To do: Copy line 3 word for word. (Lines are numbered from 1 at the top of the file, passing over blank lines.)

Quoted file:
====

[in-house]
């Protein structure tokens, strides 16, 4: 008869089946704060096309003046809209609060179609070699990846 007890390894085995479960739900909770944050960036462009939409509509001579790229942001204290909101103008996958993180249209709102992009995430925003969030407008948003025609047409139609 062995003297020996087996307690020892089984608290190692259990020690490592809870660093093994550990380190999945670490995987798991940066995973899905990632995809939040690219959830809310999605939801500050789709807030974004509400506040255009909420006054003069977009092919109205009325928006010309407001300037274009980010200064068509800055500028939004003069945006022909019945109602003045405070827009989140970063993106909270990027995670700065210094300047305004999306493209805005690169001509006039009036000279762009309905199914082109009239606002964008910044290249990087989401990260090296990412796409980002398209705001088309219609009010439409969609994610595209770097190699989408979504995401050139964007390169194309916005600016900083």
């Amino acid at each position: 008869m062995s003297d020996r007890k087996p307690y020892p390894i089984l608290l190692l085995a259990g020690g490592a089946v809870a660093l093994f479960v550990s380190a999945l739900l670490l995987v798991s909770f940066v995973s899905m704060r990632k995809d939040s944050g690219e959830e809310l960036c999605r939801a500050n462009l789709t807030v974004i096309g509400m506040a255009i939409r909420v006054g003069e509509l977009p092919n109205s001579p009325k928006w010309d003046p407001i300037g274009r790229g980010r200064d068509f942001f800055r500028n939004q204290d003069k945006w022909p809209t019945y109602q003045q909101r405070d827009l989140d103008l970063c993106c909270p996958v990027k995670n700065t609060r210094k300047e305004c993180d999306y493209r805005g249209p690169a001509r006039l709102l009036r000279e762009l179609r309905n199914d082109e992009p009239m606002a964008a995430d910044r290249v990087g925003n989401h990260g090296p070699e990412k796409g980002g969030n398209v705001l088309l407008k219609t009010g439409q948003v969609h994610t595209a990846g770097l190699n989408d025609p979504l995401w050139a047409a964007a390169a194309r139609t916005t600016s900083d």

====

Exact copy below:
């Amino acid at each position: 008869m062995s003297d020996r007890k087996p307690y020892p390894i089984l608290l190692l085995a259990g020690g490592a089946v809870a660093l093994f479960v550990s380190a999945l739900l670490l995987v798991s909770f940066v995973s899905m704060r990632k995809d939040s944050g690219e959830e809310l960036c999605r939801a500050n462009l789709t807030v974004i096309g509400m506040a255009i939409r909420v006054g003069e509509l977009p092919n109205s001579p009325k928006w010309d003046p407001i300037g274009r790229g980010r200064d068509f942001f800055r500028n939004q204290d003069k945006w022909p809209t019945y109602q003045q909101r405070d827009l989140d103008l970063c993106c909270p996958v990027k995670n700065t609060r210094k300047e305004c993180d999306y493209r805005g249209p690169a001509r006039l709102l009036r000279e762009l179609r309905n199914d082109e992009p009239m606002a964008a995430d910044r290249v990087g925003n989401h990260g090296p070699e990412k796409g980002g969030n398209v705001l088309l407008k219609t009010g439409q948003v969609h994610t595209a990846g770097l190699n989408d025609p979504l995401w050139a047409a964007a390169a194309r139609t916005t600016s900083d």